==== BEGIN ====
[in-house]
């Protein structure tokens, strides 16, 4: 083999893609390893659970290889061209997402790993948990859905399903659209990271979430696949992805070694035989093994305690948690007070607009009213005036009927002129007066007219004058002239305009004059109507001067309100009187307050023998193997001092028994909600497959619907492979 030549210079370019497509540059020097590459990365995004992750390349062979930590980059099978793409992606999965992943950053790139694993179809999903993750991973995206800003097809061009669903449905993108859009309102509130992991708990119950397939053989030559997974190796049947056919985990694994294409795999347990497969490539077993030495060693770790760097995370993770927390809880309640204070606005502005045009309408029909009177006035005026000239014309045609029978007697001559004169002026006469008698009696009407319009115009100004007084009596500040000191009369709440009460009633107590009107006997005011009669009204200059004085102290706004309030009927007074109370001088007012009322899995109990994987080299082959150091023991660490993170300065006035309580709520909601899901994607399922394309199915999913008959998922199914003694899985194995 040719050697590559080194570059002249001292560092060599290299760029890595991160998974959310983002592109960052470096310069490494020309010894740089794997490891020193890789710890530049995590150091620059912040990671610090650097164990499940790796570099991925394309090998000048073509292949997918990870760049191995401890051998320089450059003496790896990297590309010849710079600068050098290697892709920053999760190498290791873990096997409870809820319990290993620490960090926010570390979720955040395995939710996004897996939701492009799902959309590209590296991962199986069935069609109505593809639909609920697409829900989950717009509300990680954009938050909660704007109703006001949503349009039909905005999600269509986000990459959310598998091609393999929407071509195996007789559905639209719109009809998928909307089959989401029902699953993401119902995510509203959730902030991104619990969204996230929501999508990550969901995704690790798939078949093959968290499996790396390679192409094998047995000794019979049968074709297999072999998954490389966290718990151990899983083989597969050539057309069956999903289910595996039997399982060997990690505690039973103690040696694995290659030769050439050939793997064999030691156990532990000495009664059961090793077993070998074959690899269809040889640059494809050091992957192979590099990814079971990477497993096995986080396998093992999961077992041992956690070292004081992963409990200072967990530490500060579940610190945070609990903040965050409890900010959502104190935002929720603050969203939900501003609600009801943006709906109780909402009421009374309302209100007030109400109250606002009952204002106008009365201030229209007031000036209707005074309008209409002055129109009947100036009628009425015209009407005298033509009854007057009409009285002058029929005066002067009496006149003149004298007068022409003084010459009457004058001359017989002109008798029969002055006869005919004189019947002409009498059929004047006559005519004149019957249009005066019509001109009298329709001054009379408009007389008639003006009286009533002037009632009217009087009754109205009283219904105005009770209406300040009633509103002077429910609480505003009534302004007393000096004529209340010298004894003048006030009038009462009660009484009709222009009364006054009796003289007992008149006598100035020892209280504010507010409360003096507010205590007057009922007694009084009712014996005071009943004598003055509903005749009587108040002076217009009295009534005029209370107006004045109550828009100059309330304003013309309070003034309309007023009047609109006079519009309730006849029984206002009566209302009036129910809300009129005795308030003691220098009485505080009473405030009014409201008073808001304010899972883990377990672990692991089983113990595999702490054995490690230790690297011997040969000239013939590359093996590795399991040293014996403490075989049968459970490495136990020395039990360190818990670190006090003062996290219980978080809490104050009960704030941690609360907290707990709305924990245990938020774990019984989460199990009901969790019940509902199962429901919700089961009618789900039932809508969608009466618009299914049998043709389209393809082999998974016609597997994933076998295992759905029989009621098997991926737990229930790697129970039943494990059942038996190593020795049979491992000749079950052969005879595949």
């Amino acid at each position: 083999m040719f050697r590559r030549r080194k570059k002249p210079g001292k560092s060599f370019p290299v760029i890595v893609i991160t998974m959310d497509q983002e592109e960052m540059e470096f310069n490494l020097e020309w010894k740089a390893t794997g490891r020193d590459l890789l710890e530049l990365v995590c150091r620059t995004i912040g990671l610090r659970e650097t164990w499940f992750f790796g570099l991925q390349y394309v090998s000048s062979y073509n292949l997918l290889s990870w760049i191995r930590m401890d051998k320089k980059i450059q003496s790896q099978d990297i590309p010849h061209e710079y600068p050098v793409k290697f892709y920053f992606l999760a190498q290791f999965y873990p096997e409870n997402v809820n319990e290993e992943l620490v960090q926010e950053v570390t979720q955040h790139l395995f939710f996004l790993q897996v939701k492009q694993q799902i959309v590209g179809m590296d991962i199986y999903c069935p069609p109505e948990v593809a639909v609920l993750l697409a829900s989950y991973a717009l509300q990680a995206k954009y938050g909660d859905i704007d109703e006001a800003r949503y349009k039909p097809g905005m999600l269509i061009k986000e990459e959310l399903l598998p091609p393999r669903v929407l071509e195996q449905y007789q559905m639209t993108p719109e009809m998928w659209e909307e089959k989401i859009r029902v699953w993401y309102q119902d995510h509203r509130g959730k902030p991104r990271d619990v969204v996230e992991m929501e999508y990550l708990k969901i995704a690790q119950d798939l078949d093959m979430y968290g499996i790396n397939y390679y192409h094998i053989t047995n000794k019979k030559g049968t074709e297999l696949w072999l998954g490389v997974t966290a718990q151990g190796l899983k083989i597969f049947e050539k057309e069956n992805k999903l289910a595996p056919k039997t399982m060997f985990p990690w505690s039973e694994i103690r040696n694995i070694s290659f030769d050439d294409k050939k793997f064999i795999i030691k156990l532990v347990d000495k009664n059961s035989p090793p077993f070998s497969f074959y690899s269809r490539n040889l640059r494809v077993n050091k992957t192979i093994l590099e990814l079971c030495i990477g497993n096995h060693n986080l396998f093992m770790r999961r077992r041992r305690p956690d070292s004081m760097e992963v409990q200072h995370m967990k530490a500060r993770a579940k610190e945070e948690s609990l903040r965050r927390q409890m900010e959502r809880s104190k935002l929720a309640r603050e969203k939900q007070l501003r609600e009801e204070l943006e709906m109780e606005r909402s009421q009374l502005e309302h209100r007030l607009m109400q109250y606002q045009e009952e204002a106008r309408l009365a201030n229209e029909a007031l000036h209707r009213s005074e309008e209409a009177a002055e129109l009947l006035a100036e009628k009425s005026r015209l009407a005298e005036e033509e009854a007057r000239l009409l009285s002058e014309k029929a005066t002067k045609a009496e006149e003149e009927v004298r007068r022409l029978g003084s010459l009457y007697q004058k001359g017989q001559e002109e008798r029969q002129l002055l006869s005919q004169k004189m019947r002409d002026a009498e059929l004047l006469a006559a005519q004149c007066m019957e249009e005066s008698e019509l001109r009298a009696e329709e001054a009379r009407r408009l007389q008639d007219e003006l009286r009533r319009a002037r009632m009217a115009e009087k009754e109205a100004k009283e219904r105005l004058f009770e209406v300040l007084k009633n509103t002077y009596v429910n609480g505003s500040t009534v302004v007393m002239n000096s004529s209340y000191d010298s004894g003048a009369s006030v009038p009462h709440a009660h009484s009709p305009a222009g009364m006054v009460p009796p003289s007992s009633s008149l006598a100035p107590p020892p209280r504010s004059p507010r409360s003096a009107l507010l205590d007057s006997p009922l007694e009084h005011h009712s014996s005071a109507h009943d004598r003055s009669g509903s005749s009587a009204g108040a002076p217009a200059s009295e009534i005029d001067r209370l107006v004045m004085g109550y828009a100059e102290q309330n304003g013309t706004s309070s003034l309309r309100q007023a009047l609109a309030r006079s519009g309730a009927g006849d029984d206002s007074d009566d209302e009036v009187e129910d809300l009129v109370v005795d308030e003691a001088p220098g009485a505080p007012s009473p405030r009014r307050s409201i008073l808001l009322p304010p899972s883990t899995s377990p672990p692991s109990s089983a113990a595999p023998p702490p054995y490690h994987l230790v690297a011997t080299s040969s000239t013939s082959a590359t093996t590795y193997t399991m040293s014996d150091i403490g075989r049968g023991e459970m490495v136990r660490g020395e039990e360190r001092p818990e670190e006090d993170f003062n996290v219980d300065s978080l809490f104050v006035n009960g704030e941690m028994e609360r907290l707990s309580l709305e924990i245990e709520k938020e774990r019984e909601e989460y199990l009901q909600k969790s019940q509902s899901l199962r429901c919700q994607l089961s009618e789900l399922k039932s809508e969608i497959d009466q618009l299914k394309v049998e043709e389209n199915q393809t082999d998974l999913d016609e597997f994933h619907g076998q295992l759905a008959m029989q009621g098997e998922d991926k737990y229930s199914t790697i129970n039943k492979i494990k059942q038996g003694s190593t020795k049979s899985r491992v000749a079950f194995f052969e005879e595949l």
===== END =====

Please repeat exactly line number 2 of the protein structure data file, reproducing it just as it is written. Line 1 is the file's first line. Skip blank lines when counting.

């Protein structure tokens, strides 16, 4: 083999893609390893659970290889061209997402790993948990859905399903659209990271979430696949992805070694035989093994305690948690007070607009009213005036009927002129007066007219004058002239305009004059109507001067309100009187307050023998193997001092028994909600497959619907492979 030549210079370019497509540059020097590459990365995004992750390349062979930590980059099978793409992606999965992943950053790139694993179809999903993750991973995206800003097809061009669903449905993108859009309102509130992991708990119950397939053989030559997974190796049947056919985990694994294409795999347990497969490539077993030495060693770790760097995370993770927390809880309640204070606005502005045009309408029909009177006035005026000239014309045609029978007697001559004169002026006469008698009696009407319009115009100004007084009596500040000191009369709440009460009633107590009107006997005011009669009204200059004085102290706004309030009927007074109370001088007012009322899995109990994987080299082959150091023991660490993170300065006035309580709520909601899901994607399922394309199915999913008959998922199914003694899985194995 040719050697590559080194570059002249001292560092060599290299760029890595991160998974959310983002592109960052470096310069490494020309010894740089794997490891020193890789710890530049995590150091620059912040990671610090650097164990499940790796570099991925394309090998000048073509292949997918990870760049191995401890051998320089450059003496790896990297590309010849710079600068050098290697892709920053999760190498290791873990096997409870809820319990290993620490960090926010570390979720955040395995939710996004897996939701492009799902959309590209590296991962199986069935069609109505593809639909609920697409829900989950717009509300990680954009938050909660704007109703006001949503349009039909905005999600269509986000990459959310598998091609393999929407071509195996007789559905639209719109009809998928909307089959989401029902699953993401119902995510509203959730902030991104619990969204996230929501999508990550969901995704690790798939078949093959968290499996790396390679192409094998047995000794019979049968074709297999072999998954490389966290718990151990899983083989597969050539057309069956999903289910595996039997399982060997990690505690039973103690040696694995290659030769050439050939793997064999030691156990532990000495009664059961090793077993070998074959690899269809040889640059494809050091992957192979590099990814079971990477497993096995986080396998093992999961077992041992956690070292004081992963409990200072967990530490500060579940610190945070609990903040965050409890900010959502104190935002929720603050969203939900501003609600009801943006709906109780909402009421009374309302209100007030109400109250606002009952204002106008009365201030229209007031000036209707005074309008209409002055129109009947100036009628009425015209009407005298033509009854007057009409009285002058029929005066002067009496006149003149004298007068022409003084010459009457004058001359017989002109008798029969002055006869005919004189019947002409009498059929004047006559005519004149019957249009005066019509001109009298329709001054009379408009007389008639003006009286009533002037009632009217009087009754109205009283219904105005009770209406300040009633509103002077429910609480505003009534302004007393000096004529209340010298004894003048006030009038009462009660009484009709222009009364006054009796003289007992008149006598100035020892209280504010507010409360003096507010205590007057009922007694009084009712014996005071009943004598003055509903005749009587108040002076217009009295009534005029209370107006004045109550828009100059309330304003013309309070003034309309007023009047609109006079519009309730006849029984206002009566209302009036129910809300009129005795308030003691220098009485505080009473405030009014409201008073808001304010899972883990377990672990692991089983113990595999702490054995490690230790690297011997040969000239013939590359093996590795399991040293014996403490075989049968459970490495136990020395039990360190818990670190006090003062996290219980978080809490104050009960704030941690609360907290707990709305924990245990938020774990019984989460199990009901969790019940509902199962429901919700089961009618789900039932809508969608009466618009299914049998043709389209393809082999998974016609597997994933076998295992759905029989009621098997991926737990229930790697129970039943494990059942038996190593020795049979491992000749079950052969005879595949």